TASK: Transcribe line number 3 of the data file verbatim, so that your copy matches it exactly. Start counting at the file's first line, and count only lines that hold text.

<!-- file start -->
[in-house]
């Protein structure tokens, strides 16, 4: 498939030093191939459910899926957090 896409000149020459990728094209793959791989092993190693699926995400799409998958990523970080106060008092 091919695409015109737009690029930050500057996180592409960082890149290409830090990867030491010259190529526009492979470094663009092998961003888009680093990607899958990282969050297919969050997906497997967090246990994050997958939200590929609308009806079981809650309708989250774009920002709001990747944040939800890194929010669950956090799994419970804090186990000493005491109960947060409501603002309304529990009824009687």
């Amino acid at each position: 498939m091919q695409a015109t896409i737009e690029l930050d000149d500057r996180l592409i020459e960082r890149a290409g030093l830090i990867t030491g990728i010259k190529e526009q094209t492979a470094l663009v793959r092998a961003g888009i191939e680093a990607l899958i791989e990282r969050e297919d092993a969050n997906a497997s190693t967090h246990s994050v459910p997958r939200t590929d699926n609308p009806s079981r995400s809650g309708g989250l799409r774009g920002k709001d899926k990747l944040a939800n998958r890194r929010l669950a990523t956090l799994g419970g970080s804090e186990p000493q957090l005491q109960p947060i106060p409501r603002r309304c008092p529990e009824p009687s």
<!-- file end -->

């Amino acid at each position: 498939m091919q695409a015109t896409i737009e690029l930050d000149d500057r996180l592409i020459e960082r890149a290409g030093l830090i990867t030491g990728i010259k190529e526009q094209t492979a470094l663009v793959r092998a961003g888009i191939e680093a990607l899958i791989e990282r969050e297919d092993a969050n997906a497997s190693t967090h246990s994050v459910p997958r939200t590929d699926n609308p009806s079981r995400s809650g309708g989250l799409r774009g920002k709001d899926k990747l944040a939800n998958r890194r929010l669950a990523t956090l799994g419970g970080s804090e186990p000493q957090l005491q109960p947060i106060p409501r603002r309304c008092p529990e009824p009687s």